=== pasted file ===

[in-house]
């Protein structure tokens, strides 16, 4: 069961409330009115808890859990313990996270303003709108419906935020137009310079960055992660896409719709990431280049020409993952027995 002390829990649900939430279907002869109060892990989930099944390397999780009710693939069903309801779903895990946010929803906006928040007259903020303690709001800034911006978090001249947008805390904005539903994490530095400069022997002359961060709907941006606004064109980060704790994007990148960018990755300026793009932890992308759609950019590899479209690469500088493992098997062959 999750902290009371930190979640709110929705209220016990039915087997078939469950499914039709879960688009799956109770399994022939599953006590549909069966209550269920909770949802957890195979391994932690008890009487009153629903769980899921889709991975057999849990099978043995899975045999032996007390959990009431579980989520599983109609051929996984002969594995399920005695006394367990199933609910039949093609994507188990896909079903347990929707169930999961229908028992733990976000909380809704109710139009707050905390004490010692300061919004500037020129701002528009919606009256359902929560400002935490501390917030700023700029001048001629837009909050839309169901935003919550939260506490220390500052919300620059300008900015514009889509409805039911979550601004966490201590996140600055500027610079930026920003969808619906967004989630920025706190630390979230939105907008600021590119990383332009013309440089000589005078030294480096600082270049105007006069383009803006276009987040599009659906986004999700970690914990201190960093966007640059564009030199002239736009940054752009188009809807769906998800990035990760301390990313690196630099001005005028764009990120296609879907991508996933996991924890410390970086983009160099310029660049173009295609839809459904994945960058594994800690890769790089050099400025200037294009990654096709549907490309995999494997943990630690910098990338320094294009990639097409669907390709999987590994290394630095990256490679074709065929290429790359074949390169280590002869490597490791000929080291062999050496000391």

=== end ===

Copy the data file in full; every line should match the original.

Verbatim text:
[in-house]
């Protein structure tokens, strides 16, 4: 069961409330009115808890859990313990996270303003709108419906935020137009310079960055992660896409719709990431280049020409993952027995 002390829990649900939430279907002869109060892990989930099944390397999780009710693939069903309801779903895990946010929803906006928040007259903020303690709001800034911006978090001249947008805390904005539903994490530095400069022997002359961060709907941006606004064109980060704790994007990148960018990755300026793009932890992308759609950019590899479209690469500088493992098997062959 999750902290009371930190979640709110929705209220016990039915087997078939469950499914039709879960688009799956109770399994022939599953006590549909069966209550269920909770949802957890195979391994932690008890009487009153629903769980899921889709991975057999849990099978043995899975045999032996007390959990009431579980989520599983109609051929996984002969594995399920005695006394367990199933609910039949093609994507188990896909079903347990929707169930999961229908028992733990976000909380809704109710139009707050905390004490010692300061919004500037020129701002528009919606009256359902929560400002935490501390917030700023700029001048001629837009909050839309169901935003919550939260506490220390500052919300620059300008900015514009889509409805039911979550601004966490201590996140600055500027610079930026920003969808619906967004989630920025706190630390979230939105907008600021590119990383332009013309440089000589005078030294480096600082270049105007006069383009803006276009987040599009659906986004999700970690914990201190960093966007640059564009030199002239736009940054752009188009809807769906998800990035990760301390990313690196630099001005005028764009990120296609879907991508996933996991924890410390970086983009160099310029660049173009295609839809459904994945960058594994800690890769790089050099400025200037294009990654096709549907490309995999494997943990630690910098990338320094294009990639097409669907390709999987590994290394630095990256490679074709065929290429790359074949390169280590002869490597490791000929080291062999050496000391």